Some breast cancer patients who have had bilateral mastectomies require yearly CT Scans. I didn’t expect to be one of them, but during surgery a cancerous area was discovered on my chest wall. That cancer was not visible during the diagnostic ultrasound that confirmed two areas of concern. That cancer was not biopsed with the others while I was engorged with breast milk. That cancer was also not visible during the routine mammograms and MRI medical insurance made mandatory before surgery could take place. However, that cancer did seal my fate as a radiation patient because, without it, chemotherapy would have been my only standing appointment at the cancer center.
That small area of cancer on the chest wall has caused me a lot of problems. Radiation led to issues with breast reconstruction, trouble breathing, and a need for physical therapy. Twelve sessions of Acupuncture were built into my hectic schedule for pain management. Furthermore, that cancer extended my treatment time, setting back my recovery, and altered my post-breast cancer body dramatically. Now, on the other side of the experience, I should be grateful it is over.
But will it ever really be behind me? Somewhere in cancer survivors’ minds, every skin irregularity, every sunburn, every unusual ache or pain, every exposure to something that could increase our cancer risk is calculated, noted, and stored for the future. Then, one morning, we wake up expecting to have a perfectly normal day, and find ourselves recalling all of that stored data:
- An outdoor lunch date with friends? Is the seating shaded enough, because I have that patch of uneven color on my arm that broke out last week. Like a vampire of lore, I can’t sit in direct sunlight without dire consequences.
- I can’t use that entrance to the grocery store. There’s a pocket of lingering second-hand smoke right there I’d have to walk through, and my chest has been sore already for days! What’s already lurking down there in my airway?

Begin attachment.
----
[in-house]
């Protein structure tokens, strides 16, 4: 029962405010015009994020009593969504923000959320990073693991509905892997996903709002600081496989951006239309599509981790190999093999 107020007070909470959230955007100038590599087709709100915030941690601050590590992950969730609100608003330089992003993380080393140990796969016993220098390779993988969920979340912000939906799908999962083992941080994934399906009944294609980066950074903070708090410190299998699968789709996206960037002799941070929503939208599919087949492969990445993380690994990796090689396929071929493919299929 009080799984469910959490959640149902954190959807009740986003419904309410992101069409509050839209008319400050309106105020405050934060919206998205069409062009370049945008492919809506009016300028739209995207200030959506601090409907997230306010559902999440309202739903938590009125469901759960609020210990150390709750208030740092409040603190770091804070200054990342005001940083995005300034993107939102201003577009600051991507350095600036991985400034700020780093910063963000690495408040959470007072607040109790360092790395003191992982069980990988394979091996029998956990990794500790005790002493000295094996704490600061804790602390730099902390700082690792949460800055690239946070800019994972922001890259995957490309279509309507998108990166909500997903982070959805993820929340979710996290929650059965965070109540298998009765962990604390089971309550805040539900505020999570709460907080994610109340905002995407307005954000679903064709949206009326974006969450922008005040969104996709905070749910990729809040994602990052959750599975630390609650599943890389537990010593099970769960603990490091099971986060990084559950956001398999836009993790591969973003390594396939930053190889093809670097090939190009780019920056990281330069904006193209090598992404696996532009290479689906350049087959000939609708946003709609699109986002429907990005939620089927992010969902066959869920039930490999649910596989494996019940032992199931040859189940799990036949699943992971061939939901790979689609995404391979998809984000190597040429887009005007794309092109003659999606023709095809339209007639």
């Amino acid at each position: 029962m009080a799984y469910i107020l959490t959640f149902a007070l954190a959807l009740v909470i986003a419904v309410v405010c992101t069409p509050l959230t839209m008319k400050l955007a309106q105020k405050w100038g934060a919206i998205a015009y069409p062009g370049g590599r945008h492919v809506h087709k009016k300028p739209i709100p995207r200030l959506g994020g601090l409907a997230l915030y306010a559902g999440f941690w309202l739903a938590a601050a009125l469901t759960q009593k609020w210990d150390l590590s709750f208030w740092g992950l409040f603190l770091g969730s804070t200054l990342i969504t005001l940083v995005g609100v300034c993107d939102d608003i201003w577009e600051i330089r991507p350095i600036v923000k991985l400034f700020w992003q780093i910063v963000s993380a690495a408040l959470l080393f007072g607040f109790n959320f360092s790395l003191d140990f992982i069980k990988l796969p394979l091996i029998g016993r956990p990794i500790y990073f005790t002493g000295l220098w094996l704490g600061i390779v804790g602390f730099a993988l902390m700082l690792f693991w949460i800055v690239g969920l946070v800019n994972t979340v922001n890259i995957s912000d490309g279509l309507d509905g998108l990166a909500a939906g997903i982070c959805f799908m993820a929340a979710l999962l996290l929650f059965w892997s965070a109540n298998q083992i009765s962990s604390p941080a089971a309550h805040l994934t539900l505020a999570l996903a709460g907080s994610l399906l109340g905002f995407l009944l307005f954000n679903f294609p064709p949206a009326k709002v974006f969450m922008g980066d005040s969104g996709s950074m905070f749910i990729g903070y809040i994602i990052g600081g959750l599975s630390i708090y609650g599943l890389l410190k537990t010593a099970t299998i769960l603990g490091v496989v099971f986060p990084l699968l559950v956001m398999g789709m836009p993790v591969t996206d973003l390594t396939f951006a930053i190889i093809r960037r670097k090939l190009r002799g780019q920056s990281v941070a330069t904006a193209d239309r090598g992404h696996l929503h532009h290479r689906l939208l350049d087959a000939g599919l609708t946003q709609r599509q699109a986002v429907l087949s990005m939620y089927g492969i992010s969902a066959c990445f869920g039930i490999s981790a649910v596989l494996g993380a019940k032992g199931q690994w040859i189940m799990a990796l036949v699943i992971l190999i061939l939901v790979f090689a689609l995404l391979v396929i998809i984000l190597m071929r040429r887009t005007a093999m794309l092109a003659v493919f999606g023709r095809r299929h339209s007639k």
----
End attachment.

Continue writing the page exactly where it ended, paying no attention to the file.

- Stripping down to get into the shower, I examine my reconstructed breasts. “Honey, can you come in here? No, sorry, not for what you’re hoping for. Do you see how this millimeter of skin looks dimpled now? It wasn’t like that six months ago.”
When a cancer survivor first heard the “You have cancer” sentence, all of the what-ifs became definitely-sures. There is no going back from that.
My first CT Scan was last week. I would like to say that, with all I have been through in recent years, going in for the test was easy and stress-free. Saying that would be a direct lie, though, because I get anxious before diagnostic testing now as if my fate is already sealed and disastrous. I purposefully do not think about the test itself until the day comes. Otherwise, dread fills my time, I’m feeling sorry for myself while writing goodbye letters to my family, and reminding my husband how to divvy up my possessions when I’m gone. I am expecting the worst.
My veins decided to hide and starting the IV in the one arm I’m permitted to use became a challenge. I was sent from the health campus to the hospital so that an ultrasound machine could be utilized. Eventually, after much poking, prodding, and, by all involved, wincing, I was prepped and taken in for the test.
“This will be over quickly,” the technician informed me. “You may have a metallic taste in the back of your mouth, and you are going to feel like you are urinating. Don’t worry, that sensation passes too and you won’t wet yourself.”
How does one respond to that? It’s like college all over again.
I don’t yet know what is in the CT Scan report. The longer it takes for the doctor’s office to call with the results, the more relief I feel. The more relief I feel, the more guilt washes over me. I have friends who are dealing with reoccurring and new cancers, and I have friends who didn’t survive cancer. For every reminder that I’m alive, there is something that pushes me to think it isn’t fair that I am. Why do I get to rebuild my life after cancer when so many others do not? I didn’t beat cancer because, if I did, no one else would be suffering from it now. To hear that “You have cancer” sentence another time would almost–almost–be a relief, because I could take up arms again with those in the fight. I would know my place in the battle, and the power of dread would have no sway over me.
That guilt does serve a constructive purpose. It gives me an empathetic view, and it inspires me to make good use of my time for others. I have no interest in hearing a litany of all that is wrong with our world. I want to surround myself with people that are striving to make it better, who have a daily positive impact on those around them. I want to be counted on as a reliable source of compassion, understanding, encouragement, and work ethic for good.
The guilt motivates me. It reminds me not to waste time, and it opens my eyes to the endless opportunities to extend goodwill to everyone I come in contact with. I seek out occasions to connect with others in meaningful ways, and every personal association established is like a soothing balm on my soul.
I wonder how long it will be before the burden lightens. Survivors can’t go back to who they were before, but maybe we don’t need to. Maybe the way forward is the only way to go.